Should You Be Concerned About Gyrodyne LLC’s (NASDAQ:GYRO) Investors?

Today, I will be analyzing Gyrodyne LLC’s (NASDAQ:GYRO) recent ownership structure, an important but not-so-popular subject among individual investors. The impact of a company’s ownership structure affects both its short- and long-term performance. The effect of an active institutional investor with a similar ownership as a passive pension-fund can be vastly different on a company’s corporate governance and accountability to shareholders. While this may be more interesting for long-term investors, short-term investors can also benefit by paying attention to when these institutions trade in order to take advantage of the heightened volatility. Now I will analyze GYRO’s shareholder registry in more detail.

View out our latest analysis for Gyrodyne
NasdaqCM:GYRO Ownership_summary July 5th 18
NasdaqCM:GYRO Ownership_summary July 5th 18

Institutional Ownership

Institutional investors are one of the largest group of market participants and their buy-sell decisions on a company’s stock can significantly impact prices, more so, when there are relatively small amounts of shares available on the market to trade. Generally, an institutional ownership of 6.72%, in the case of GYRO, should not concern investors in terms of high stock volatility. Another important owner type is hedge funds, who tend to be investors with short-term horizons. With 37.86% ownership in GYRO, they seem to have a significant enough holding to cause a spike in volatility in the short run. However, I would also examine the rest of its ownership structure in more detail to determine how the company’s major shareholders can affect its investment case.

Insider Ownership

Insiders form a group of important ownership types as they manage the company’s operations and decide the best use of capital. Insider ownership has been linked to better alignment between management and shareholders. A major group of owners of GYRO is individual insiders, sitting with a hefty 11.68% stake in the company. Broadly, insider ownership of this level has been found to negatively affect companies with consistently low PE ratio (underperforming). And a positive impact has been seen on companies with a high PE ratio (outperforming). It’s also interesting to learn what GYRO insiders have been doing with their shareholdings lately. Insiders buying company shares can be a positive indicator of future performance, but a selling decision can simply be driven by personal financial needs.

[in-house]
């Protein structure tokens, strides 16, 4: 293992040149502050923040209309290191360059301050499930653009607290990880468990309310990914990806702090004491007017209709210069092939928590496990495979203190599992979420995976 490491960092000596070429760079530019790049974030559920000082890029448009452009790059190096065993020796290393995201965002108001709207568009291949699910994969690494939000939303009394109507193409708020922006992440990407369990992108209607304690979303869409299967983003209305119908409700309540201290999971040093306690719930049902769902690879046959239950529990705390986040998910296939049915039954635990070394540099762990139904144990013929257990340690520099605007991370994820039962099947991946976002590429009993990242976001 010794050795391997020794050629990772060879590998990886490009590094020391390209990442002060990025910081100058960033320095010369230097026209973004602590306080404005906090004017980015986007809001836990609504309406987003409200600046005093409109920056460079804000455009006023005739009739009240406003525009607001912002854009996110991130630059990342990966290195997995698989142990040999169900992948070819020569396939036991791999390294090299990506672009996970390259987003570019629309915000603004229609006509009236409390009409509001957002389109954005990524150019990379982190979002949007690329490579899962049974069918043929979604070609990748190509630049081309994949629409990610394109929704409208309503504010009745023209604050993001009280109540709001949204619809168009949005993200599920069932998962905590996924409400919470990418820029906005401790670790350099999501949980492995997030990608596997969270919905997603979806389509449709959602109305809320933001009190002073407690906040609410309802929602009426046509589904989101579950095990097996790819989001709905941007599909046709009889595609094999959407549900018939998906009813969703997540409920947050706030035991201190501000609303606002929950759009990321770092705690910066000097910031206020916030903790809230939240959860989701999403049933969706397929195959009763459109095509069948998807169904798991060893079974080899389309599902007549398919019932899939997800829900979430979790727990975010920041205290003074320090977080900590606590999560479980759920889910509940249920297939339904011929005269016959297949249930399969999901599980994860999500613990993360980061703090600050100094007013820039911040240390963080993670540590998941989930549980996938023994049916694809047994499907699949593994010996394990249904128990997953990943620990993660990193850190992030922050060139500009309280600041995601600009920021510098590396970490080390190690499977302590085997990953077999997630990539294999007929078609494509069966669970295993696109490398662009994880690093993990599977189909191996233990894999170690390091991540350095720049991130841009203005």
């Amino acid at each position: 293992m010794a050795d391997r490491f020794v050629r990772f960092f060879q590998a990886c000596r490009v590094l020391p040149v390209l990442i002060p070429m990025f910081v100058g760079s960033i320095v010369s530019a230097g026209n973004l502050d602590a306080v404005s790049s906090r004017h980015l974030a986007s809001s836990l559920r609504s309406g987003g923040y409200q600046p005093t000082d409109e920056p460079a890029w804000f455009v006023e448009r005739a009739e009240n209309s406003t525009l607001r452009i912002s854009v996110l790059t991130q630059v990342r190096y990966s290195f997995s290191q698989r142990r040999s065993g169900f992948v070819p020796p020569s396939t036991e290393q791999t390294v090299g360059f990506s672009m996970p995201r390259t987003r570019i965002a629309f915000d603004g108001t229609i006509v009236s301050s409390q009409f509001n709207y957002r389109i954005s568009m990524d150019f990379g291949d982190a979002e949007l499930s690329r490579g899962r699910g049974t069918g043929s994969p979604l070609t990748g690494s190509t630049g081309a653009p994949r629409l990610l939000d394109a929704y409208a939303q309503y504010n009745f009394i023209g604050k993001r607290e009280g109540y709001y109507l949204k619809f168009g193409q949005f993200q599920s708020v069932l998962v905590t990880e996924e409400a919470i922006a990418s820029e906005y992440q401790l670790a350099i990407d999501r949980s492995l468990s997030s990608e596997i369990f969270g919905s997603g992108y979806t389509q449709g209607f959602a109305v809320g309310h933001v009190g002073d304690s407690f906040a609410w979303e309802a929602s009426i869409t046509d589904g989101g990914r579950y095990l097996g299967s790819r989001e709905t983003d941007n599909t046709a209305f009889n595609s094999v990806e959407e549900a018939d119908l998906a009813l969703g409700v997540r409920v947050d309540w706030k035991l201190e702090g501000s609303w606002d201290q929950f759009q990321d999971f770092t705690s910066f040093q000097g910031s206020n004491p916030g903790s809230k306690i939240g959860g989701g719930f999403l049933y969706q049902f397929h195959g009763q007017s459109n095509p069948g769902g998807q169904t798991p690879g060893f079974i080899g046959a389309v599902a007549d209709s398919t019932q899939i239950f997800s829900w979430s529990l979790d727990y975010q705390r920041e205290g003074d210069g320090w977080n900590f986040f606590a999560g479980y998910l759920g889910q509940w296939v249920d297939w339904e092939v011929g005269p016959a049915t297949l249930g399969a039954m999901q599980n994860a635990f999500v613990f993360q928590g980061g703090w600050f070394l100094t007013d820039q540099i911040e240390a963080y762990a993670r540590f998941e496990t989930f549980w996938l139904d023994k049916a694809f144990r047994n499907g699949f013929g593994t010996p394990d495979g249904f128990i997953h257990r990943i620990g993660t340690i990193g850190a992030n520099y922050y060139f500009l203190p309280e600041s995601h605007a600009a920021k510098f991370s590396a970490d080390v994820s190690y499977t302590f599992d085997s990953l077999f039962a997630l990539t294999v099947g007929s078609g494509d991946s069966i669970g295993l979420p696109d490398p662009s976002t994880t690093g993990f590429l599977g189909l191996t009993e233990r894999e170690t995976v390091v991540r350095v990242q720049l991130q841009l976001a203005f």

General Public Ownership

The general public holds a substantial 43.73% stake in GYRO, making it a highly popular stock among retail investors. With this size of ownership, retail investors can collectively play a role in major company policies that affect shareholders returns, including executive remuneration and the appointment of directors. They can also exercise the power to decline an acquisition or merger that may not improve profitability.

Next Steps:

While GYRO has a low level of institutional ownership, active hedge funds still hold a significant stake in the company. This level of ownership is a non-fundamental factor that can impact stock prices in the short-term. A factor to consider is whether GYRO offers enough margin of safety compared to its intrinsic value. However, ownership structure should not be the only focus of your research when constructing an investment thesis around GYRO. Instead, you should be evaluating company-specific factors such as Gyrodyne’s past track record and financial health. I urge you to complete your research by taking a look at the following:

  1. Future Outlook: What are well-informed industry analysts predicting for GYRO’s future growth? Take a look at our free research report of analyst consensus for GYRO’s outlook.
  2. Financial Health: Is GYRO’s operations financially sustainable? Balance sheets can be hard to analyze, which is why we’ve done it for you. Check out our financial health checks here.
  3. Other High-Performing Stocks: Are there other stocks that provide better prospects with proven track records? Explore our free list of these great stocks here.
NB: Figures in this article are calculated using data from the last twelve months, which refer to the 12-month period ending on the last date of the month the financial statement is dated. This may not be consistent with full year annual report figures.